Fraught with promise: the interreligious blame game

The greatest objection to religious belief in our time is possibly the perceived connection between religion and violence. All the religions have messages of peace; all are historically complicit in violence.

This is perhaps especially the case in the so-called ‘Abrahamic’ traditions − Judaism, Christianity and Islam. All, though in different ways, are monotheistic: they inherit the powerful concept that, if it is truly God that we are talking about, then God can only be One and absolutely transcendent. Reinforced by cultural patriarchy, this would seem to be at the root of much divinely sanctioned violence, beginning with the Hebrew Bible.

In the West, such exclusivism took the form of anti-Semitism, or more accurately Christian anti-Jewishness, which some trace back to the New Testament itself. Throughout the Middle Ages this led to the ghettoization of Europe’s Jews and ultimately to the Nazi Holocaust, what Jews call the Shoah or ‘catastrophe’. Today we are faced with a new phenomenon in the West: Islamophobia, the deep antipathy to Islamist ideology as the primary motivation for terrorism, whether individually (the promise of paradise) or collectively (the prospect of reviving the Caliphate). Politicians and church leaders are quick to reassure us that this has ‘nothing to do with Islam’, properly understood, as professed by countless peace-loving Muslims.

Yet there is a sense in which Islamism does have to do with Islam, just as centuries of Christian exclusivism (Christianity is the only true and salvific faith) and supersessionism (the Church supersedes Israel in God’s plan of salvation) prepared the ground for the Holocaust. The problem is not just political but theological, and in the end only Muslims can solve it, just as only Roman Catholics could (begin to) solve the problem of their own absolutist heritage by convening the Second Vatican Council (1962-1965). For Muslims the Qur’an is the ‘inscripturation’ of the words and will of Allah, closely parallel to the Christian belief in the ‘incarnation’ of Godself in the human Jesus. Each doctrine leads to acute conceptual problems, which need to be worked on as the doctrines are continually reinterpreted in new cultural contexts.

It follows that if anyone should understand the present situation of Muslims in the West, increasingly resented as an ethnic minority with an alien cultural identity, it is Roman Catholics. Only a generation ago in Australia, Catholics too were regarded as culturally foreign and beholden to the pope’s authority. Even their democratic credentials were doubted. Muslims, for their part, can seem ill at ease in Western settings, deeply resentful of the imperialistic subjugation of their countries, afraid of the freedoms flaunted by their Western contemporaries and bound by cultural practices in clothing, diet and behaviour which for them are an integral part of their faith. How much is culture and how much is religion? Again, only Muslims can sort these questions out.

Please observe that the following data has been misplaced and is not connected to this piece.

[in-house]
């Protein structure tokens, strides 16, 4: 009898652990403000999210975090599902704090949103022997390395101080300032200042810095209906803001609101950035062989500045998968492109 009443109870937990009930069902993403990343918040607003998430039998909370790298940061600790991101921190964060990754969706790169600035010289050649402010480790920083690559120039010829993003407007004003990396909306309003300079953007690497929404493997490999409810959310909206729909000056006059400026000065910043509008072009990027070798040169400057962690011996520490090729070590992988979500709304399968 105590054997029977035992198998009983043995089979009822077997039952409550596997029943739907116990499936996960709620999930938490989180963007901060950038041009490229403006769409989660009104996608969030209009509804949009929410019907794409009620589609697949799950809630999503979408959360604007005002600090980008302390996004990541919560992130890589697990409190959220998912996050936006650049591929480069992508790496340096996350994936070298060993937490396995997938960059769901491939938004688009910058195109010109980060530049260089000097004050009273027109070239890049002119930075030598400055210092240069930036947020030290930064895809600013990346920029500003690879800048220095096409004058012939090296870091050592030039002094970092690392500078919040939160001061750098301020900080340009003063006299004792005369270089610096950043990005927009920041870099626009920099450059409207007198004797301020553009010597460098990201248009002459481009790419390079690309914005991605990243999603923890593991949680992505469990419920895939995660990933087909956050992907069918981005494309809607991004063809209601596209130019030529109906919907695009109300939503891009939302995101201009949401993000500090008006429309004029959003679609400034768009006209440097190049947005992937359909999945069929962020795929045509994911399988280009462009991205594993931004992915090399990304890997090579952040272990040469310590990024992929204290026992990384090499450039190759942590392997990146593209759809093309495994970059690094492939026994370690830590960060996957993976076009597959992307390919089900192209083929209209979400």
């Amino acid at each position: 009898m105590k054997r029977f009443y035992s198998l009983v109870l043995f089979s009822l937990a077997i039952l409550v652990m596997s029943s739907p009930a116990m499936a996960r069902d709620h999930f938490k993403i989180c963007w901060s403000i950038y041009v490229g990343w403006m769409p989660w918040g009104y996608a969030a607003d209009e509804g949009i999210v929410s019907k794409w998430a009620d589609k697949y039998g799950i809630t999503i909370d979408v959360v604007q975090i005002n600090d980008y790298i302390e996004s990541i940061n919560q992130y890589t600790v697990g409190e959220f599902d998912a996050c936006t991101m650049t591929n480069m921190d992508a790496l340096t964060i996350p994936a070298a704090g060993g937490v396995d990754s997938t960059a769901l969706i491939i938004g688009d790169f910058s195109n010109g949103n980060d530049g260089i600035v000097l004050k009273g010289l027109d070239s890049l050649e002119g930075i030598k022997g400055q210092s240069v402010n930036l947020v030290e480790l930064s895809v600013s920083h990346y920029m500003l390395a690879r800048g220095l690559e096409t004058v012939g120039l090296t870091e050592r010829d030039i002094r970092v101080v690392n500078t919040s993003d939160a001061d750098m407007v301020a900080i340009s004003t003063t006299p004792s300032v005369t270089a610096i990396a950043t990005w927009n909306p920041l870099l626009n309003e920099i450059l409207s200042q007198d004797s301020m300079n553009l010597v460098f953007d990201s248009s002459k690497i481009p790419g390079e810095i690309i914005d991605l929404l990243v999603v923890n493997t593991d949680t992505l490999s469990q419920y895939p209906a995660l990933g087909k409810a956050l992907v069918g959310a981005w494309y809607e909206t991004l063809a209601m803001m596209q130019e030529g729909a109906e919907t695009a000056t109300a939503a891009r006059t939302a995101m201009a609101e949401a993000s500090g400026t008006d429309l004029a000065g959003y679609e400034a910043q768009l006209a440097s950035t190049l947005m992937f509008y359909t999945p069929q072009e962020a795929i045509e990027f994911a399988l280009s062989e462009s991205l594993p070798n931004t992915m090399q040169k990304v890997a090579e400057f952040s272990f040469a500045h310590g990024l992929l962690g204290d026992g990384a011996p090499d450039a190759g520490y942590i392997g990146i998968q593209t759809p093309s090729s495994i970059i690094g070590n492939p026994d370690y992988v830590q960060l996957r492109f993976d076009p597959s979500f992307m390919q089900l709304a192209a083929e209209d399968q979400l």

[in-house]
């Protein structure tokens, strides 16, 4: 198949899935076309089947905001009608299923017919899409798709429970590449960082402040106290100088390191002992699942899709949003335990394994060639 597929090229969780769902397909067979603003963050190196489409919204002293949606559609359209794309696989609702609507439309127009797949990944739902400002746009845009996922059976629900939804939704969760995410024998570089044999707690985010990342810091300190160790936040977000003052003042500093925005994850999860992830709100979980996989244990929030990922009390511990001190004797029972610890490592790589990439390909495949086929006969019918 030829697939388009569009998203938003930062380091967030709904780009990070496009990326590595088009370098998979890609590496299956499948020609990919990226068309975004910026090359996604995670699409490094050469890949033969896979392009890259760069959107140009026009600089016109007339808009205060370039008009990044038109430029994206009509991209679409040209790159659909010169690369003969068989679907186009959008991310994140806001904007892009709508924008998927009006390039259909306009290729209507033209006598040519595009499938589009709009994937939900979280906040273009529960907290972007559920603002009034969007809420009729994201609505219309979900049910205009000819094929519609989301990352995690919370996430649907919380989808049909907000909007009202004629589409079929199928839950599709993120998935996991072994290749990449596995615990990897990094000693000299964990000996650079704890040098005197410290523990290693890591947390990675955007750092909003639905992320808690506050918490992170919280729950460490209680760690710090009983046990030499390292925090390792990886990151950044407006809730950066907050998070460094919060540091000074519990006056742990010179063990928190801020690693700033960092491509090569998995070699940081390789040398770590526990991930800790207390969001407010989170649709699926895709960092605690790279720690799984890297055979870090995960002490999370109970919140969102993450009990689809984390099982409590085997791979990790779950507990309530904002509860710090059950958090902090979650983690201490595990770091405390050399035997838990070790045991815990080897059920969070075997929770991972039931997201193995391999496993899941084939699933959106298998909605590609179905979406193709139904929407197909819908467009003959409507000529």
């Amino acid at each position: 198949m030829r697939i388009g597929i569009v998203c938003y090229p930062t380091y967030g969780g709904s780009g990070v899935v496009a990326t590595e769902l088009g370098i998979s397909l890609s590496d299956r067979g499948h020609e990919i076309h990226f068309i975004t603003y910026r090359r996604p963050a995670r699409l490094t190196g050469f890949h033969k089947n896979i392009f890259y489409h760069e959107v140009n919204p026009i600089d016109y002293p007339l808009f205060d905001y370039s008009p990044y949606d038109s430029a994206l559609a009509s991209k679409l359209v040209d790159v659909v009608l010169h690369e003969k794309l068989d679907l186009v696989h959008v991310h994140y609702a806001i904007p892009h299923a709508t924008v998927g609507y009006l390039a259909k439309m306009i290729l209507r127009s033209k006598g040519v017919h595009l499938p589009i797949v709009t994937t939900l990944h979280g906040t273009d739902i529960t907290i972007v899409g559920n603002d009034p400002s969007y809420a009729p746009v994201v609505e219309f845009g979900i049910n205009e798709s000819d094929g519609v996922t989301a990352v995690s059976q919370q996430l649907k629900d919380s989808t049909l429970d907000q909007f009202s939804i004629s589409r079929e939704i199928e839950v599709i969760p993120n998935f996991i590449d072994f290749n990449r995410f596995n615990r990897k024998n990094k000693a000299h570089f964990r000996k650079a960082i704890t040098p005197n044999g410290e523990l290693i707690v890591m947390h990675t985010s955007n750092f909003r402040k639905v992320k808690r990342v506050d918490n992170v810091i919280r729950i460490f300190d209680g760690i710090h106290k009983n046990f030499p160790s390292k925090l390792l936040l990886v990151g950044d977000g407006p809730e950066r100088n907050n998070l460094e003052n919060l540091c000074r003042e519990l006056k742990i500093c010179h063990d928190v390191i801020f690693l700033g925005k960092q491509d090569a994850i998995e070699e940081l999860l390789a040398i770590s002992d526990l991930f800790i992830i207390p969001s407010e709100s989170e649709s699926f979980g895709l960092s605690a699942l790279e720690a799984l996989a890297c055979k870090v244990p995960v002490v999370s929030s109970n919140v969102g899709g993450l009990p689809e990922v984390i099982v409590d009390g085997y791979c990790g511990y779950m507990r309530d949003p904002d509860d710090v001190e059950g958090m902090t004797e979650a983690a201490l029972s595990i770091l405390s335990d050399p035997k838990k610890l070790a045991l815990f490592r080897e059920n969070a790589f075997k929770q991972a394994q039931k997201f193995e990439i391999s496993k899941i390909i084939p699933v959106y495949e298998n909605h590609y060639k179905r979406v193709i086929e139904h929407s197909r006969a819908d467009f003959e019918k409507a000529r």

This situation, though problematic, is fraught with promise. Jews, Christians and Muslims share much more than they realise. Their most cherished prayers – al-Fatiha, the opening chapter of the Qur’an, with its invocation of God’s compassion; Shema Yisrael, ‘Hear, O Israel’ (Deuteronomy 6:4-9), which pious Jews bind on their arms and foreheads and the doorposts of their houses; the Lord’s prayer given by Jesus, the most Jewish passage in the New Testament – all share the simple but profound invocation of the One God and the command to live justly. This is surely the basis not just for an interesting comparison, but for theological collaboration in trying to fathom the meaning of this faith in the light of historical guilt for crimes of violence. A dialogue capable of raising and facing these questions without recrimination presupposes a high level of spiritual maturity. One might call it ‘deep ecumenism’: going beyond the inherited hostilities and cultural barriers to arrive together at the very bedrock of faith.

Though its inspiration is spiritual, this collaborative theology would be public and political. It could undermine the supposed ideological justification for so many fruitless stand-offs and self-justifying arguments. It could be summed up as an exercise in acknowledging the Other, welcoming the Stranger and reconciling the Enemy. This is no wishy-washy liberalism or cheap ecumenism, soft on doctrine and willing to compromise. It is the ethical core of all genuine religion.

Christian ecumenism tends to restrict itself to the well-worn theological questions stemming from the Schism with the East and the Reformation in the West. The confrontation with the world’s religions, now all present in virtually every society, forces Christians to re-examine the very foundations of their faith. Buddhism knows neither soul nor God, yet there are increasing numbers of Christians who regard themselves as both Christian and Buddhist. Like Buddhism in Sri Lanka and Myanmar, Hinduism in India is in the throes of religiously legitimated ethnic nationalism, which often issues in violence against those of other faiths. There are also the countless ‘little religions’, the traditions of Indigenous peoples which are now, too late in many cases, seen to be deeply spiritual. Exploring these relationships is the ecumenical alternative to fundamentalism and violent extremism.

Dr John D’Arcy May will visit the diocese in November.

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John D'Arcy May

Dr John D'Arcy May, Fellow of Trinity College Dublin emer., ecumenical scholar from Melbourne, has spent his life in various locations across the globe, deepening his understanding of ecumenism and dialogue amongst world religions.

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